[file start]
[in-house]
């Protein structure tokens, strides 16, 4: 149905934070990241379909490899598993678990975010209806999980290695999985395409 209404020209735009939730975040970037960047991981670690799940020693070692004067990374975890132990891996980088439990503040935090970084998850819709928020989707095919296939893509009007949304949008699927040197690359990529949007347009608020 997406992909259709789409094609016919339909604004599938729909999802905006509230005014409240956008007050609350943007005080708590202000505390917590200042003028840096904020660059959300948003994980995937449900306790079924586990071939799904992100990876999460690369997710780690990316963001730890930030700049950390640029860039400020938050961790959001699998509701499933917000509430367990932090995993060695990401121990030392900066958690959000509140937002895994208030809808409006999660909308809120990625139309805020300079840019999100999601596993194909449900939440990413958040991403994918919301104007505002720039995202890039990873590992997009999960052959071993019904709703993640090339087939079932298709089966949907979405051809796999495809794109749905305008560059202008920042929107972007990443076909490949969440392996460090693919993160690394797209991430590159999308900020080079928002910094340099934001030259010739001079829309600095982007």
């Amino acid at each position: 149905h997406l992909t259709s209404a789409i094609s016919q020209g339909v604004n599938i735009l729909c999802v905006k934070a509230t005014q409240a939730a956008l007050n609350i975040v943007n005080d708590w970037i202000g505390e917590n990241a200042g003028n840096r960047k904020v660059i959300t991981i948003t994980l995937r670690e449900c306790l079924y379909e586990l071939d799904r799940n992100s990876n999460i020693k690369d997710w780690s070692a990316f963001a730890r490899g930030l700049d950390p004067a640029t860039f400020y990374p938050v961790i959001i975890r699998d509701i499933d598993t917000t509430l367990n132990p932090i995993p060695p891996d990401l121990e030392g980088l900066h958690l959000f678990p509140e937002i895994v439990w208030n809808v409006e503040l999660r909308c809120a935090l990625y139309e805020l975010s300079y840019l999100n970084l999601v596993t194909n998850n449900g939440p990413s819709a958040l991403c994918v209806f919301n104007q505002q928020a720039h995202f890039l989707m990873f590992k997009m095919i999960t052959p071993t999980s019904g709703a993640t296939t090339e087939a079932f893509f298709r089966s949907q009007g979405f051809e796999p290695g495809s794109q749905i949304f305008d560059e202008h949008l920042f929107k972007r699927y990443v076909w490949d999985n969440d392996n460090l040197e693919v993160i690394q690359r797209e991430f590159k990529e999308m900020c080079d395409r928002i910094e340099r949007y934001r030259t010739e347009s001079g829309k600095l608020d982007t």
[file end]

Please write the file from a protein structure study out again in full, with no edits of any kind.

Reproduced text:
[in-house]
């Protein structure tokens, strides 16, 4: 149905934070990241379909490899598993678990975010209806999980290695999985395409 209404020209735009939730975040970037960047991981670690799940020693070692004067990374975890132990891996980088439990503040935090970084998850819709928020989707095919296939893509009007949304949008699927040197690359990529949007347009608020 997406992909259709789409094609016919339909604004599938729909999802905006509230005014409240956008007050609350943007005080708590202000505390917590200042003028840096904020660059959300948003994980995937449900306790079924586990071939799904992100990876999460690369997710780690990316963001730890930030700049950390640029860039400020938050961790959001699998509701499933917000509430367990932090995993060695990401121990030392900066958690959000509140937002895994208030809808409006999660909308809120990625139309805020300079840019999100999601596993194909449900939440990413958040991403994918919301104007505002720039995202890039990873590992997009999960052959071993019904709703993640090339087939079932298709089966949907979405051809796999495809794109749905305008560059202008920042929107972007990443076909490949969440392996460090693919993160690394797209991430590159999308900020080079928002910094340099934001030259010739001079829309600095982007």
């Amino acid at each position: 149905h997406l992909t259709s209404a789409i094609s016919q020209g339909v604004n599938i735009l729909c999802v905006k934070a509230t005014q409240a939730a956008l007050n609350i975040v943007n005080d708590w970037i202000g505390e917590n990241a200042g003028n840096r960047k904020v660059i959300t991981i948003t994980l995937r670690e449900c306790l079924y379909e586990l071939d799904r799940n992100s990876n999460i020693k690369d997710w780690s070692a990316f963001a730890r490899g930030l700049d950390p004067a640029t860039f400020y990374p938050v961790i959001i975890r699998d509701i499933d598993t917000t509430l367990n132990p932090i995993p060695p891996d990401l121990e030392g980088l900066h958690l959000f678990p509140e937002i895994v439990w208030n809808v409006e503040l999660r909308c809120a935090l990625y139309e805020l975010s300079y840019l999100n970084l999601v596993t194909n998850n449900g939440p990413s819709a958040l991403c994918v209806f919301n104007q505002q928020a720039h995202f890039l989707m990873f590992k997009m095919i999960t052959p071993t999980s019904g709703a993640t296939t090339e087939a079932f893509f298709r089966s949907q009007g979405f051809e796999p290695g495809s794109q749905i949304f305008d560059e202008h949008l920042f929107k972007r699927y990443v076909w490949d999985n969440d392996n460090l040197e693919v993160i690394q690359r797209e991430f590159k990529e999308m900020c080079d395409r928002i910094e340099r949007y934001r030259t010739e347009s001079g829309k600095l608020d982007t």